This week at school, I was greeted with a surprise. It wasn't the whole screaming, hugging, laughing kind of surprise though. It was more along the lines of an aching, shivering while also sweating, and frustrating kind of surprise. I was unexpectedly greeted with the flu as soon as I got back from spring break. This was the last thing I wanted as a coming home present. 

Throughout the week, while I was confined by the limitations of my body and to the four corners of my bed, I did some research. I kept myself occupied by learning about all the ways I could boost my immune system, speed up recovery, and relieve the horrible symptoms I was experiencing. It felt only fitting to write about the specific nutrients and supplements that I feel helped speed up my recovery.

Chicken Noodle Soup

soup, broth, chicken, noodle, vegetable
Kaitlin Wheeler

To my surprise, chicken noodle soup is more than just a nostalgic soup that tastes good when you're sick—it offers a lot more than warmth and comfort during the flu. One of the most common symptoms during the flu is a loss of appetite. So even if you don't feel like eating anything at all, you should probably eat (or drink) this.

Chicken broth offers hydration as well as the stimulation of nasal clearance. Carrots, celery, and onions strengthen the immune system while also speeding up the recovery process. The protein in chicken helps support strong muscles, bones, and skin. During the flu, one often feels extremely weak, so the protein definitely helps with that. Noodles are easy to swallow with a sore throat and can help keep you full.

Elderberry Syrup

Emily Conner

I like all varieties of berries so I've never had a favorite—strawberries, blueberries, raspberries, blackberries, mulberries, goji berries, you name it—I like them equally. That was until the internet introduced me to elderberries. Elderberry is a magical berry that can be bought in its most concentrated form—syrup. 

Aside from the sweet taste, elderberry offers some incredible health benefits. They are particularly rich in flavonoids, a natural substance found in some fruits found to keep the immune system strong. These tiny berries also contain antiviral agents—compounds that are so potent they are thought to deactivate viruses by inhibiting certain enzymes. 

You can find elderberry syrup online at or Whole Foods. I sipped a teaspoon or two of elderberry syrup every day while I had the flu and felt it largely contributed to my quick recovery. I am also highly considering implementing it into my diet more regularly now.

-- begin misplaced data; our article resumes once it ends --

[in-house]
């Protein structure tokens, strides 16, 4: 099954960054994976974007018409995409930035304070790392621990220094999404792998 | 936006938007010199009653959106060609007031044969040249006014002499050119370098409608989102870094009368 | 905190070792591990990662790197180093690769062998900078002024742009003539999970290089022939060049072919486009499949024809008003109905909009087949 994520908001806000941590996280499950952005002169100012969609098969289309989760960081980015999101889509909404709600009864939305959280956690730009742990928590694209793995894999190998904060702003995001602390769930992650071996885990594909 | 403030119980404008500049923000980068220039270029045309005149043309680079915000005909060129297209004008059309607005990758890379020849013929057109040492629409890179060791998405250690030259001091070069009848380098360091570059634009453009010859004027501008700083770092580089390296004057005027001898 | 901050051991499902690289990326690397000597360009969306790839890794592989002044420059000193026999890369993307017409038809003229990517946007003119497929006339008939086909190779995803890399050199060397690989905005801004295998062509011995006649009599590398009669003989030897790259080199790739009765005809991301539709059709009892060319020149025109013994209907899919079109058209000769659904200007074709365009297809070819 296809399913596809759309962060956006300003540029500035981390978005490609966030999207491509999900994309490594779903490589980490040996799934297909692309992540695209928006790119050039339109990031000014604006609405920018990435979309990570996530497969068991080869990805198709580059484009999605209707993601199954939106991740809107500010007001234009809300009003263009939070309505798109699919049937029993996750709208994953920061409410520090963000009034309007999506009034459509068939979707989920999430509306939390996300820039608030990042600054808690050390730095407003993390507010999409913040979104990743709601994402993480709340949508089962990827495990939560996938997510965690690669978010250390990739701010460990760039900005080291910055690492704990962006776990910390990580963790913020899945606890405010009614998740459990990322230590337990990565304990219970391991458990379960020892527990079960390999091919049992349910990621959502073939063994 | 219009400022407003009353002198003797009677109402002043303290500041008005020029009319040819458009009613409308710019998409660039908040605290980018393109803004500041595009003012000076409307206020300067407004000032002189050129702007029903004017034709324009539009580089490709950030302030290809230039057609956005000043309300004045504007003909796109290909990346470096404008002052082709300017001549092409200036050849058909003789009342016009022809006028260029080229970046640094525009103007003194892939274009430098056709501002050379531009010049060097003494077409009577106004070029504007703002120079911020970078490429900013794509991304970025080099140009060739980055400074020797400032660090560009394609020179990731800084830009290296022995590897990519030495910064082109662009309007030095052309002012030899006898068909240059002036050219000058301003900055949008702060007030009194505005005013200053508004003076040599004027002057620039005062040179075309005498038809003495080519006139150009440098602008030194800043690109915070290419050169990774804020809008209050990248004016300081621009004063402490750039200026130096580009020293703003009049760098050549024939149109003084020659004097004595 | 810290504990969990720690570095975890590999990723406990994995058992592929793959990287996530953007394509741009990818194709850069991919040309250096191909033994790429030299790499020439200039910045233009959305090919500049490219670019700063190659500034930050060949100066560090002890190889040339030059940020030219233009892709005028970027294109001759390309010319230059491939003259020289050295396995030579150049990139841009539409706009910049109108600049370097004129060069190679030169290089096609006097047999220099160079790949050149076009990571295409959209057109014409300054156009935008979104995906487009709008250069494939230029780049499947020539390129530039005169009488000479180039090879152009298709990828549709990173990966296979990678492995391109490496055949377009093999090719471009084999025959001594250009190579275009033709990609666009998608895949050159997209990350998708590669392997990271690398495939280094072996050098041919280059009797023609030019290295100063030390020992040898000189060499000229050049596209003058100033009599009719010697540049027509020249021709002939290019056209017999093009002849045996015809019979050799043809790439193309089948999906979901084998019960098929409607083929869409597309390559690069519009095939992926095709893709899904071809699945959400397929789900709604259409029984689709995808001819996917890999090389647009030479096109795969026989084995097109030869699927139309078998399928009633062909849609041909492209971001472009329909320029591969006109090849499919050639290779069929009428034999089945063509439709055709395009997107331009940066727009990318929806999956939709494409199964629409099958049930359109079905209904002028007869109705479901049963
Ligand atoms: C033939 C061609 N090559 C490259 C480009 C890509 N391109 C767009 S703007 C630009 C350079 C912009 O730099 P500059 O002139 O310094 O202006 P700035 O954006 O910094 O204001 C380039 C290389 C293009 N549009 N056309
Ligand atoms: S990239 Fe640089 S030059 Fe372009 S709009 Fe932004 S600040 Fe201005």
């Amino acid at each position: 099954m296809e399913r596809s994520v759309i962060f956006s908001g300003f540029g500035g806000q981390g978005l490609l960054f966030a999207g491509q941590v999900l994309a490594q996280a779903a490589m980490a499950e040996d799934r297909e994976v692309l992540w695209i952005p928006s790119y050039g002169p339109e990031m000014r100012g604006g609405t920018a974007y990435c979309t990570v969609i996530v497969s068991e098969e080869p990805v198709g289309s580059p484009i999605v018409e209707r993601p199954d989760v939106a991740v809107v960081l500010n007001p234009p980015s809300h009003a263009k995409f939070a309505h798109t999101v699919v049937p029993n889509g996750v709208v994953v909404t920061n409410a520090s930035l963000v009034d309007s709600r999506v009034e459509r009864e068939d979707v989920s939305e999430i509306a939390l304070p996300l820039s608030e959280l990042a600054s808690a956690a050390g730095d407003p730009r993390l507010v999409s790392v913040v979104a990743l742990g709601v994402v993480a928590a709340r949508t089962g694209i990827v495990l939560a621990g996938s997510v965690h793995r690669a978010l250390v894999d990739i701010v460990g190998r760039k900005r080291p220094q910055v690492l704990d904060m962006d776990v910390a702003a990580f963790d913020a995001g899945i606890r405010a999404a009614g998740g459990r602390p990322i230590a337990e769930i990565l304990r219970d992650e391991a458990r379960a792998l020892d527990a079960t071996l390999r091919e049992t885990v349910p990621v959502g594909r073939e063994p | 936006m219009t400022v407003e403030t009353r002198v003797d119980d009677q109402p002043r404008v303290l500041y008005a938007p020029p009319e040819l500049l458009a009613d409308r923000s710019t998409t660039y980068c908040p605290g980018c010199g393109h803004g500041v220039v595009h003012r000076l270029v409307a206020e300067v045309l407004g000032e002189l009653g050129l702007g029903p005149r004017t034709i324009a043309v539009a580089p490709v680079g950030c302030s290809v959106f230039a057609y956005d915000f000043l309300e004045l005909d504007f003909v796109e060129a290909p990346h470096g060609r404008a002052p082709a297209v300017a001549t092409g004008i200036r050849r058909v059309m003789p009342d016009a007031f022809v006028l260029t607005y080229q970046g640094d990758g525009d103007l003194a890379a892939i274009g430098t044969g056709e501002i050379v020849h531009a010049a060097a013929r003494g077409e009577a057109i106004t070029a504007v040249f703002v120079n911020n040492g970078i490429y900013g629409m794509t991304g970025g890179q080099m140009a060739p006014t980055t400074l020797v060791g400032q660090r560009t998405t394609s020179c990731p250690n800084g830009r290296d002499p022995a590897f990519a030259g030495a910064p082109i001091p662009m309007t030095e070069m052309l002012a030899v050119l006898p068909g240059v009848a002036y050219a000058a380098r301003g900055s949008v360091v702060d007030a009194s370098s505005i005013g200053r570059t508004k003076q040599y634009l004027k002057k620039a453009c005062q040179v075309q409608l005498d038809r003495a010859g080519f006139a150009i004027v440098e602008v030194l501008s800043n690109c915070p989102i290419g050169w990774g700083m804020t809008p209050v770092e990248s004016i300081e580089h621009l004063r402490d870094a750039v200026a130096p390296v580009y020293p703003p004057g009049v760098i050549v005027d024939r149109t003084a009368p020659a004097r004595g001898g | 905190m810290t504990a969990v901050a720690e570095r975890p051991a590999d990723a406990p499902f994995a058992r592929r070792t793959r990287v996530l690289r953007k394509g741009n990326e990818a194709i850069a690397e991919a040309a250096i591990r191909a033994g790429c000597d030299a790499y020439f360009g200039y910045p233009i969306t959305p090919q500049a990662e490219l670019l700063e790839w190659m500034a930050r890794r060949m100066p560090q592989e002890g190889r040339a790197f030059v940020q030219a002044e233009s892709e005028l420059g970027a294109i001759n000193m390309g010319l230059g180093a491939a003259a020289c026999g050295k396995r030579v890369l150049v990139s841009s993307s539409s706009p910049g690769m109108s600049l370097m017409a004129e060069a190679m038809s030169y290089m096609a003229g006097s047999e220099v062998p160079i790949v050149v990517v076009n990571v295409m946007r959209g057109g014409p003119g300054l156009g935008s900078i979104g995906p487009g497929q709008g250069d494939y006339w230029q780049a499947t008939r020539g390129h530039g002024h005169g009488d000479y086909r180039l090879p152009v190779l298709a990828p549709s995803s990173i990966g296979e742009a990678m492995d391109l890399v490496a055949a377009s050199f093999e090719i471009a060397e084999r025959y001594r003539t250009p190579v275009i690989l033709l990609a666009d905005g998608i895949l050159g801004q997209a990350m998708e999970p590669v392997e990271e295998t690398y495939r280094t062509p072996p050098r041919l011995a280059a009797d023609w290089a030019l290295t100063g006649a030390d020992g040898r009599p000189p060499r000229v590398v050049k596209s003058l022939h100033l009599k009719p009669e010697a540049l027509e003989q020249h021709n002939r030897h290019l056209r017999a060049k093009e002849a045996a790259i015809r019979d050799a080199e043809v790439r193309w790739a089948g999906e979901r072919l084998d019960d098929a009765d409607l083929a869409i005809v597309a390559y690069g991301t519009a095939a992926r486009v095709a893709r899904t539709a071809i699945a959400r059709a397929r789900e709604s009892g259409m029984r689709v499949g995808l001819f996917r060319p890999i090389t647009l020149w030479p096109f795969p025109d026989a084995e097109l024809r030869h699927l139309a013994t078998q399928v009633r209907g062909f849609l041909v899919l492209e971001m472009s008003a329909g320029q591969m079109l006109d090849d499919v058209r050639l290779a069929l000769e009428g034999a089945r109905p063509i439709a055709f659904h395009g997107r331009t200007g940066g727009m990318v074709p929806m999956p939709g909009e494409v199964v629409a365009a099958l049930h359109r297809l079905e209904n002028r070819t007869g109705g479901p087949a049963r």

Fluids, Fluids, and Some More Fluids

Alex Tom

Drinking plenty of fluids is one of the most important things you can do when you have the flu. Symptoms of the flu include runny noses and sweating, which often accompany a fever. These are some of the ways your body tries to fight the flu. However, these homeostasis-driven mechanisms also cause your body to lose water. Dehydration could occur if you don't amp up your fluid intake to compensate. 

If you get bored of water, electrolyte-filled drinks like Gatorade, Powerade, and coconut water are great options. During the flu, your body loses large amounts of electrolytes in the form of sweat as it tries to break the fever and fight the illness. Electrolytes are required for your cells and organs to function properly. Replenishing your electrolytes will help you feel much healthier throughout your sickness.

Get Your Flu Shot

Growing up, my mom always made me get the flu shot every year. Like every other small child, I hated it. But against my will, I always got the shot, and funny enough I never got the flu. So this year—at college thousands of miles away from my parents—I decided to opt out of getting the flu shot for the first time.

Guess what? I got the flu.

The moral of the story is that the flu shot makes a whole lot of sense. The vaccination injects a minuscule amount of the virus into your body. This causes antibodies to develop in the body about two weeks after you receive the shot. These antibodies protect against infection with the viruses that are in the vaccine. This year's flu shot offers a 47 percent protection against all circulating strains. 

Although the flu shot is not guaranteed protection, it absolutely helps. If you still end up with the flu by some misfortune, at least you have chicken noodle soup, elderberry, and electrolyte drinks to help you get back on your feet.